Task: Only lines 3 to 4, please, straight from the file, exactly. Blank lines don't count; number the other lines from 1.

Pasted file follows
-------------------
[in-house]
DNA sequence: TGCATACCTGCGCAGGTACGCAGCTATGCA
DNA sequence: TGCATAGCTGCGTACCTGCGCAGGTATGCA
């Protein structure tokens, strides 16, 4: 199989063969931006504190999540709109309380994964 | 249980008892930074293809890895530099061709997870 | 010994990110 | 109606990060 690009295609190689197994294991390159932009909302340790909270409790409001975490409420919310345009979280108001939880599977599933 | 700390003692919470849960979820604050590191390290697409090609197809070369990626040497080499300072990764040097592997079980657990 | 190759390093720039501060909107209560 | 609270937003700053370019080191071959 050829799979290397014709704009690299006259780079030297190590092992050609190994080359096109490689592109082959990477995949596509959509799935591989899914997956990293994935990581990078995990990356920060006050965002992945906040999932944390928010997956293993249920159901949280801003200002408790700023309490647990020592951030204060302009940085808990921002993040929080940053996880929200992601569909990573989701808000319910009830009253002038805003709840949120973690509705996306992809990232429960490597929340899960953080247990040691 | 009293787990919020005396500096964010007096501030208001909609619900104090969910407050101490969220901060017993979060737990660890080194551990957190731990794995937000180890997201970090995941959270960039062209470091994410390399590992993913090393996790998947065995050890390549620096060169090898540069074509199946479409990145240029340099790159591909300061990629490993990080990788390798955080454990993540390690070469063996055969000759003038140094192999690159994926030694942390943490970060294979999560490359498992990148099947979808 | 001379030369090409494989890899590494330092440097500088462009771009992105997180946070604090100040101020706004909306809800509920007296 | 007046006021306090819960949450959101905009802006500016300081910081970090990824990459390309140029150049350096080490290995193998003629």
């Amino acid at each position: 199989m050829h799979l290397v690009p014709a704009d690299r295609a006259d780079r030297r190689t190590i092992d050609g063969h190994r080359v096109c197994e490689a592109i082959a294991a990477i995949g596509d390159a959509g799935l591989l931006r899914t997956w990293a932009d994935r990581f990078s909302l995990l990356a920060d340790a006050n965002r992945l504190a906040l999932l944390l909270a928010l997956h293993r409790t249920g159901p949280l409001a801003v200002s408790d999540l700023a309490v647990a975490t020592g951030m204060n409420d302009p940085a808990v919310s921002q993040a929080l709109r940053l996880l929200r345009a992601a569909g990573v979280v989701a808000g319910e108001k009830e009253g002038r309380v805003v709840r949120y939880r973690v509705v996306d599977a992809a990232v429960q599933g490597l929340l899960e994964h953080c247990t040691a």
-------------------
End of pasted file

DNA sequence: TGCATAGCTGCGTACCTGCGCAGGTATGCA
């Protein structure tokens, strides 16, 4: 199989063969931006504190999540709109309380994964 | 249980008892930074293809890895530099061709997870 | 010994990110 | 109606990060 690009295609190689197994294991390159932009909302340790909270409790409001975490409420919310345009979280108001939880599977599933 | 700390003692919470849960979820604050590191390290697409090609197809070369990626040497080499300072990764040097592997079980657990 | 190759390093720039501060909107209560 | 609270937003700053370019080191071959 050829799979290397014709704009690299006259780079030297190590092992050609190994080359096109490689592109082959990477995949596509959509799935591989899914997956990293994935990581990078995990990356920060006050965002992945906040999932944390928010997956293993249920159901949280801003200002408790700023309490647990020592951030204060302009940085808990921002993040929080940053996880929200992601569909990573989701808000319910009830009253002038805003709840949120973690509705996306992809990232429960490597929340899960953080247990040691 | 009293787990919020005396500096964010007096501030208001909609619900104090969910407050101490969220901060017993979060737990660890080194551990957190731990794995937000180890997201970090995941959270960039062209470091994410390399590992993913090393996790998947065995050890390549620096060169090898540069074509199946479409990145240029340099790159591909300061990629490993990080990788390798955080454990993540390690070469063996055969000759003038140094192999690159994926030694942390943490970060294979999560490359498992990148099947979808 | 001379030369090409494989890899590494330092440097500088462009771009992105997180946070604090100040101020706004909306809800509920007296 | 007046006021306090819960949450959101905009802006500016300081910081970090990824990459390309140029150049350096080490290995193998003629």